Posts filed under 'Healthcare'

Biomonitoring in Indiana – HB1289

biomonitoringFor more than 30 years, the Centers for Disease Control and Prevention (CDC) has performed biomonitoring tests to directly measure individuals’ exposure to environmental contaminants. The National Biomonitoring Program’s analyses of human tissue, blood, hair, etc., have become the standard for assessing people’s exposure to toxic substances. It is a cutting-edge tool that delivers the most health-relevant assessments of exposure because it shows the amount of chemicals that actually get into people’s bodies – not just what someone might be exposed to.

This ongoing assessment of the U.S. population’s exposure to environmental chemicals is, according to the CDC, an essential component of the National Environmental Public Health Tracking Network.

To help bring the benefit of such analysis to Indiana citizens, I have introduced HB1289. This bill would establish a state program (in conjunction with the CDC) to monitor concentrations of toxic chemicals in individuals to address toxic pollution, and possible homeland security threats from chemical or biological attacks.

The bill establishes a Biomonitoring Advisory Panel (appointed by the Governor) to make recommendations concerning the design of the program, review the prioritization of the selection of certain chemicals or locations for biomonitoring activities, and review the dissemination of findings and reports. The members of the panel must include individuals who have expertise in public health, environmental science, environmental health, epidemiology, biology, toxicology, and endocrinology, and at least three of the members must be physicians.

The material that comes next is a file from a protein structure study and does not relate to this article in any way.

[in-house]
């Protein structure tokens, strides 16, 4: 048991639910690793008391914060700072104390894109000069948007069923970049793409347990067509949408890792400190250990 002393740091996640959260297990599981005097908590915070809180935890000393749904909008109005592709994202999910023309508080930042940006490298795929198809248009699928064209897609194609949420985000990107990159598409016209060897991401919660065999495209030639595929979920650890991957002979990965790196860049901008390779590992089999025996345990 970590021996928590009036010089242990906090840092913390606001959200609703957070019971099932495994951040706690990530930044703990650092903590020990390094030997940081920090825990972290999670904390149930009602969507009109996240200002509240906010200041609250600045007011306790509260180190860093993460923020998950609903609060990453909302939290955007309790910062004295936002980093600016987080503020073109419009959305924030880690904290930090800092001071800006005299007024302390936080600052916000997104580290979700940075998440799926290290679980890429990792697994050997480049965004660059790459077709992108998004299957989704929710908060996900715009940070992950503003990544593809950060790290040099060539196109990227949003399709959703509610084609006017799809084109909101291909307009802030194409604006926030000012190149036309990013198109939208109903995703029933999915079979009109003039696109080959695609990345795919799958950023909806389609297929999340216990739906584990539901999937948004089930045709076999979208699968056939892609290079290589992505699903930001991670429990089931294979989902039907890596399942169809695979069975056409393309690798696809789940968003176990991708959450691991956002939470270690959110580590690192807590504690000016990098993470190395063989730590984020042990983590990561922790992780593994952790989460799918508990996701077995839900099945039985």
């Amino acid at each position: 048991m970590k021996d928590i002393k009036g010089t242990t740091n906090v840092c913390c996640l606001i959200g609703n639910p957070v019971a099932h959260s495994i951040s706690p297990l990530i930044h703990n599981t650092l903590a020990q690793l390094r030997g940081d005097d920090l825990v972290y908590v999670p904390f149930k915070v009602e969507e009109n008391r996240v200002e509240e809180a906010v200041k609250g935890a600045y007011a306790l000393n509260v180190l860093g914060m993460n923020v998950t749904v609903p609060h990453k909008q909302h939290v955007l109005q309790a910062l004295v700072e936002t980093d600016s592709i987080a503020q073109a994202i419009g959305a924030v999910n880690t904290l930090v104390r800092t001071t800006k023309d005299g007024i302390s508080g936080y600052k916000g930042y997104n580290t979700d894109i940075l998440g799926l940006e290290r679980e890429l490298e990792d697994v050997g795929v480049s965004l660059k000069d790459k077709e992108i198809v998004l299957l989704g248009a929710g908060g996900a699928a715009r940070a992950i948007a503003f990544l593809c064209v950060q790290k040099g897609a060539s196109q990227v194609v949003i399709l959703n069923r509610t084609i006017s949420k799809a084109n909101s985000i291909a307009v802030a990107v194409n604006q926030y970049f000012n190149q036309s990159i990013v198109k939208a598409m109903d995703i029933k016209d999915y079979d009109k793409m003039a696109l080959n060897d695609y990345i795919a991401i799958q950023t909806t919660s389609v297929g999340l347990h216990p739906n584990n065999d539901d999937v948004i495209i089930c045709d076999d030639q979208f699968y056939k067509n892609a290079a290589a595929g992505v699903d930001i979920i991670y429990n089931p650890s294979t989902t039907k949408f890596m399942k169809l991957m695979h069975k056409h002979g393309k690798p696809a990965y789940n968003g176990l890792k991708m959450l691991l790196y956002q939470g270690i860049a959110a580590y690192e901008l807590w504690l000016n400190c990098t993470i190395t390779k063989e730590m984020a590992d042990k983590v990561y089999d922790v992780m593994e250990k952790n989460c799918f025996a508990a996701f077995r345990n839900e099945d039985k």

As stated in the fiscal impact statement to HB1289, the oldest and probably best known biomonitoring initiative is the Childhood Lead Screening Program. The CDC’s 1976 biomonitoring study of lead levels in children’s blood ultimately resulted in the removal of lead additives from gasoline.

A 2003 article in Salon, entitled “What’s in your body’s chemical cocktail?,” addresses the history of biomonitoring, and its potential for the future:

It’s not exactly a new science: The first laboratory analyses of synthetic chemicals in breast milk were carried out back in the 1950s, and researchers have been testing people for high levels of contaminants such as DDT and lead for decades. But this early work focused on people who had obvious reasons to worry, such as those who’d been exposed to massive doses of toxins in accidents or on the job. Modern biomonitoring can suss out much lower levels of contamination, quantifying the chemical cocktail in us average Janes and Joes.

In July 2005, the CDC released its Third National Report on Human Exposure to Environmental Chemicals, a national biomonitoring study released every two years. The study found troubling levels of toxic chemicals, including metals, carcinogens and organic toxics like insecticides, in individuals across the country.

A 2004 study by the World Wildlife Fund’s Detox Campaign, entitled “Bad Blood,” took a unique approach and measured blood samples from 14 environemntal and health Ministers from 13 European Union countries. They were analysed for a total of 103 different man-made chemicals from 7 different chemical families - including organochlorine pesticides (including Dioxin and DDT), Poly Chlorinated Biphenyls (PCBs), perfluorinated chemicals, brominated flame retardants, and phthalates.

The report states:

The detection of at least 33 different chemicals in every person tested is very significant. Whilst many of the chemicals detected such as DDT, HCB and PCBs have been banned in Europe, several of the chemicals detected, such as phthalates, perfluorinated chemicals and certain flame retardants have not. This highlights that chemicals that have not been phased out are contaminating us to the same extent as older, banned chemicals.